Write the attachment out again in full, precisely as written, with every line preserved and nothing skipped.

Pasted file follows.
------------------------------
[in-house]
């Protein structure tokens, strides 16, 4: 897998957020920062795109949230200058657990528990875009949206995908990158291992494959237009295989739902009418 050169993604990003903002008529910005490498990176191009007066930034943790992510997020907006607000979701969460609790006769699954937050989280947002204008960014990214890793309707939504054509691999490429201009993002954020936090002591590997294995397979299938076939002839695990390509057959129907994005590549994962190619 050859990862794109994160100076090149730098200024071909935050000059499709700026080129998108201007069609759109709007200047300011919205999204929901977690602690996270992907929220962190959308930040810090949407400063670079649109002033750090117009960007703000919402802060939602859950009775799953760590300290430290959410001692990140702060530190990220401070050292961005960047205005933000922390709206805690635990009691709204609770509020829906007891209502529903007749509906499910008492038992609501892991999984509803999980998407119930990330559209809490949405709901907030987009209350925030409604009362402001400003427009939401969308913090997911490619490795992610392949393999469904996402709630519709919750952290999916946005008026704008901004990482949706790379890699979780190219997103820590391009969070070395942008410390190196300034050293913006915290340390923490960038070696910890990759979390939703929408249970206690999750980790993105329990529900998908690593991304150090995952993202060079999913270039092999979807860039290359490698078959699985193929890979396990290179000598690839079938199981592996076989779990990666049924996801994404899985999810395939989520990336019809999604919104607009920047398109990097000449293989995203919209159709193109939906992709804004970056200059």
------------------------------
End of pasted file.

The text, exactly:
[in-house]
């Protein structure tokens, strides 16, 4: 897998957020920062795109949230200058657990528990875009949206995908990158291992494959237009295989739902009418 050169993604990003903002008529910005490498990176191009007066930034943790992510997020907006607000979701969460609790006769699954937050989280947002204008960014990214890793309707939504054509691999490429201009993002954020936090002591590997294995397979299938076939002839695990390509057959129907994005590549994962190619 050859990862794109994160100076090149730098200024071909935050000059499709700026080129998108201007069609759109709007200047300011919205999204929901977690602690996270992907929220962190959308930040810090949407400063670079649109002033750090117009960007703000919402802060939602859950009775799953760590300290430290959410001692990140702060530190990220401070050292961005960047205005933000922390709206805690635990009691709204609770509020829906007891209502529903007749509906499910008492038992609501892991999984509803999980998407119930990330559209809490949405709901907030987009209350925030409604009362402001400003427009939401969308913090997911490619490795992610392949393999469904996402709630519709919750952290999916946005008026704008901004990482949706790379890699979780190219997103820590391009969070070395942008410390190196300034050293913006915290340390923490960038070696910890990759979390939703929408249970206690999750980790993105329990529900998908690593991304150090995952993202060079999913270039092999979807860039290359490698078959699985193929890979396990290179000598690839079938199981592996076989779990990666049924996801994404899985999810395939989520990336019809999604919104607009920047398109990097000449293989995203919209159709193109939906992709804004970056200059």